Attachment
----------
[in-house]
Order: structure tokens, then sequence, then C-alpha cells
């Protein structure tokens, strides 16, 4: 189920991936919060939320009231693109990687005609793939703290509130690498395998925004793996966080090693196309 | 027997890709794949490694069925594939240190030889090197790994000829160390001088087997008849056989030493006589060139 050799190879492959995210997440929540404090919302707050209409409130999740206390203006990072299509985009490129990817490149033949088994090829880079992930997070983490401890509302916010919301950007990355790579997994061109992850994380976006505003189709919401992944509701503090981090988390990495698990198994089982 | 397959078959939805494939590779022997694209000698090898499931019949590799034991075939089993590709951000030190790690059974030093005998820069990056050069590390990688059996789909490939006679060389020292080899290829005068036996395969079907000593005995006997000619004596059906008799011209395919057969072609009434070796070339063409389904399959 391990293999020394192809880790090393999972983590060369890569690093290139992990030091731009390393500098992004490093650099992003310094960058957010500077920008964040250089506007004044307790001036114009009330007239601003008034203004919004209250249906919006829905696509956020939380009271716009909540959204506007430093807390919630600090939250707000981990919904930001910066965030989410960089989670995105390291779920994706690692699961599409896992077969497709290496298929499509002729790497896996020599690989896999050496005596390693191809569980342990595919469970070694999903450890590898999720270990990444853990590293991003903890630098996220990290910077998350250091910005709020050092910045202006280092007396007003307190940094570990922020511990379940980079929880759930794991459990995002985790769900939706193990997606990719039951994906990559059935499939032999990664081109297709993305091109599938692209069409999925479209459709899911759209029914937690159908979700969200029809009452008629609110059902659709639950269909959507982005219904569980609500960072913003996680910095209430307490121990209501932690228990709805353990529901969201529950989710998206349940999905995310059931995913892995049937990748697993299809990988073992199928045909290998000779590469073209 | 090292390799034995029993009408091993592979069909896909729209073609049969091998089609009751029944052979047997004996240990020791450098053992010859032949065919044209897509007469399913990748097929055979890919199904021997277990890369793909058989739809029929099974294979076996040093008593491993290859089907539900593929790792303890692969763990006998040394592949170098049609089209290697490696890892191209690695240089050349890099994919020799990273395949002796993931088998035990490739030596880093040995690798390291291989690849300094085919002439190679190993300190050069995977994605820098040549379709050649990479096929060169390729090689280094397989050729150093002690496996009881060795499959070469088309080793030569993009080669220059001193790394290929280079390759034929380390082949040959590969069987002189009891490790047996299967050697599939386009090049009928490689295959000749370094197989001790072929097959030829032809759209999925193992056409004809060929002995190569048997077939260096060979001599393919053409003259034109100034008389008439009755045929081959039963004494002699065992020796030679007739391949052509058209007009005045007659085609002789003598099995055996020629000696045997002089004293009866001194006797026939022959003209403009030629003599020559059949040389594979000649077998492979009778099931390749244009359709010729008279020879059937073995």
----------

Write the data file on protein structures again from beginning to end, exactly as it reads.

[in-house]
Order: structure tokens, then sequence, then C-alpha cells
């Protein structure tokens, strides 16, 4: 189920991936919060939320009231693109990687005609793939703290509130690498395998925004793996966080090693196309 | 027997890709794949490694069925594939240190030889090197790994000829160390001088087997008849056989030493006589060139 050799190879492959995210997440929540404090919302707050209409409130999740206390203006990072299509985009490129990817490149033949088994090829880079992930997070983490401890509302916010919301950007990355790579997994061109992850994380976006505003189709919401992944509701503090981090988390990495698990198994089982 | 397959078959939805494939590779022997694209000698090898499931019949590799034991075939089993590709951000030190790690059974030093005998820069990056050069590390990688059996789909490939006679060389020292080899290829005068036996395969079907000593005995006997000619004596059906008799011209395919057969072609009434070796070339063409389904399959 391990293999020394192809880790090393999972983590060369890569690093290139992990030091731009390393500098992004490093650099992003310094960058957010500077920008964040250089506007004044307790001036114009009330007239601003008034203004919004209250249906919006829905696509956020939380009271716009909540959204506007430093807390919630600090939250707000981990919904930001910066965030989410960089989670995105390291779920994706690692699961599409896992077969497709290496298929499509002729790497896996020599690989896999050496005596390693191809569980342990595919469970070694999903450890590898999720270990990444853990590293991003903890630098996220990290910077998350250091910005709020050092910045202006280092007396007003307190940094570990922020511990379940980079929880759930794991459990995002985790769900939706193990997606990719039951994906990559059935499939032999990664081109297709993305091109599938692209069409999925479209459709899911759209029914937690159908979700969200029809009452008629609110059902659709639950269909959507982005219904569980609500960072913003996680910095209430307490121990209501932690228990709805353990529901969201529950989710998206349940999905995310059931995913892995049937990748697993299809990988073992199928045909290998000779590469073209 | 090292390799034995029993009408091993592979069909896909729209073609049969091998089609009751029944052979047997004996240990020791450098053992010859032949065919044209897509007469399913990748097929055979890919199904021997277990890369793909058989739809029929099974294979076996040093008593491993290859089907539900593929790792303890692969763990006998040394592949170098049609089209290697490696890892191209690695240089050349890099994919020799990273395949002796993931088998035990490739030596880093040995690798390291291989690849300094085919002439190679190993300190050069995977994605820098040549379709050649990479096929060169390729090689280094397989050729150093002690496996009881060795499959070469088309080793030569993009080669220059001193790394290929280079390759034929380390082949040959590969069987002189009891490790047996299967050697599939386009090049009928490689295959000749370094197989001790072929097959030829032809759209999925193992056409004809060929002995190569048997077939260096060979001599393919053409003259034109100034008389008439009755045929081959039963004494002699065992020796030679007739391949052509058209007009005045007659085609002789003598099995055996020629000696045997002089004293009866001194006797026939022959003209403009030629003599020559059949040389594979000649077998492979009778099931390749244009359709010729008279020879059937073995």